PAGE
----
SARAH HUCKABEE SANDERS: Look, my first piece of advice would never be to use Politico for a source of -- for your story, but in terms, when it comes to the opioid epidemic, I think the president's been extremely clear, this is a top priority for him. I certainly wouldn't get ahead of the conversations about the budget. We haven't had a final document, and I think it would be ridiculous to comment on a draft version of something at this point.

MARGARET TALEV: Would you loosely address the idea that he's contemplating a substantial cut to that office, and to move that sort of work outside of that office?

SARAH HUCKABEE SANDERS: I'm not going to comment on ongoing discussions. Again, there's not a final document. When there is, we'd certainly be happy to discuss that. I think the bigger point here is the president has made very clear that the opioid epidemic in this country is a huge priority for him, something he is certainly very focused on tackling, and something that I think was ignored by the previous administration that won't go ignored in this one.

DOUG MCVAY: That was Margaret Talev asking a question of Sarah Huckabee Sanders regarding the leaked memo from the Office of National Drug Control Policy that indicates that the ONDCP, the drug czar's office, may be for the chop.

Again, another trial balloon. We don't know what all is going to happen. And what's important is, it's not like the drug war is centered in the drug czar's office. That's a mouthpiece, but the real work still gets done by the Justice Department, and Health and Human Services on the other side, on that soft, or demand reduction, side, the one that really works. The criminal justice stuff, that's still headed up by Attorney General Jefferson Beauregard Sessions III, and his extremely backward views on drug policy are already wellknown by listeners to the Century Of Lies, we've played plenty of his stuff in the past.

As more news comes out, we'll be reporting it. In the meantime, the one thing we do know: Congressman Tom Marino will not become our next drug czar, and the drug czar's office is going to be fighting for its continued existence. Expect to see a lot of Democrats coming forward to talk about how wonderful the drug czar's office is, expect to see Republicans sitting back and just letting the other side do their work for them, as they continue mounting a drug war.

While we have time, let's hear from one of our old friends, Sanho Tree. Sanho gave the keynote address at the close of the Students for Sensible Drug Policy conference this year in Portland, Oregon. His address dealt with the dictator of the Philippines, Rodrigo Duterte. So, let's hear a little bit of what Sanho had to say.

SANHO TREE: All right, and you know the way Donald Trump tweets stuff, that he probably shouldn't tweet? Duterte says these things on camera over and over again, including just -- admissions that boggle the mind. For instance, he admitted recently that he had been taking fentanyl, and using it, and abusing it. Fentanyl. Right? Which is, you know, many times more powerful than heroin or morphine, and he's been using this at a high dose because he has chronic pain and other health issues, his doctor prescribed one quarter of a patch. Right?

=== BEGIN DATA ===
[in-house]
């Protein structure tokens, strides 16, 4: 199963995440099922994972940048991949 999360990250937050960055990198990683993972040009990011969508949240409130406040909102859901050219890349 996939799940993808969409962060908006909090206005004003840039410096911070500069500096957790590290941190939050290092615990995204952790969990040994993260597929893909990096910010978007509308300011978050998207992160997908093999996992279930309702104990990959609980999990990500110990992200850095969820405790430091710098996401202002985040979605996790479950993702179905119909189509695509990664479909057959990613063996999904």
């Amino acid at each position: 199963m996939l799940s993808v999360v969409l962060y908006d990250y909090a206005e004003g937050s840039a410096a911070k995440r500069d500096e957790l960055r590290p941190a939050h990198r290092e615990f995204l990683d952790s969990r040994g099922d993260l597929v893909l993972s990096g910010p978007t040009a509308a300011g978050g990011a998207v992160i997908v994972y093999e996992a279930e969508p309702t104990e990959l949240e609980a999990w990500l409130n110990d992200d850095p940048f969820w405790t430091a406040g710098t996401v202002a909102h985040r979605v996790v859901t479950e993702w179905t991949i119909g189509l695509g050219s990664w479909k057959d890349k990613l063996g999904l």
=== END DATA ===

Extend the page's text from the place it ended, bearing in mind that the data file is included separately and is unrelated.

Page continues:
And he's been -- then he told his doctor, well I told him I was taking the whole patch. Quadruple the dose, and his doctor said this is abuse levels. You have to stop. And he said this, all of this in front of cameras, in a press conference, not realizing the irony that he was putting people to death for using methamphetamine, shabu it's called in the Philippines. And that's the primary drug we're talking about here, while he himself has been under the influence of very high doses of fentanyl.

But, and this is the same person that Donald Trump congratulated, the first people, first international leaders he called in December, before he even was inaugurated, Donald Trump called Duterte and congratulated, and they talked to each other, and he congratulated Duterte on his drug war, he said you're doing it the right way.

So, I'm not very hopeful in terms of getting US policy to put pressure on the Philippines, and there are limitations to what we can do, because the Philippines is also making a strategic pivot towards China and away from the US. But, at the same time, there are other issues at play, so that there's a Trump Tower in Manila. Of course there is. And, so, one of the first things Duterte, President Duterte does, is appoint the developer of Trump Tower of Manila to be his special representative to the United States. Talk about cashing in on business connections, right?

And so, it's more important than ever to really pressure the State Department to take on -- take a more firm position on these things, even though the State Department is relegated to, you know, it's been marginalized under Secretary Tillerson. But, what we have in the Philippines is a combination of two vicious forces. One is the long term dehumanization of drug users, and the drug trade, that the winds of drug policy reform and of harm reduction have not blown through the Philippines. It's neither a source country or a transit country to the US, in terms of drugs, so there's not a whole lot of focus from the US on that, and from other countries as well.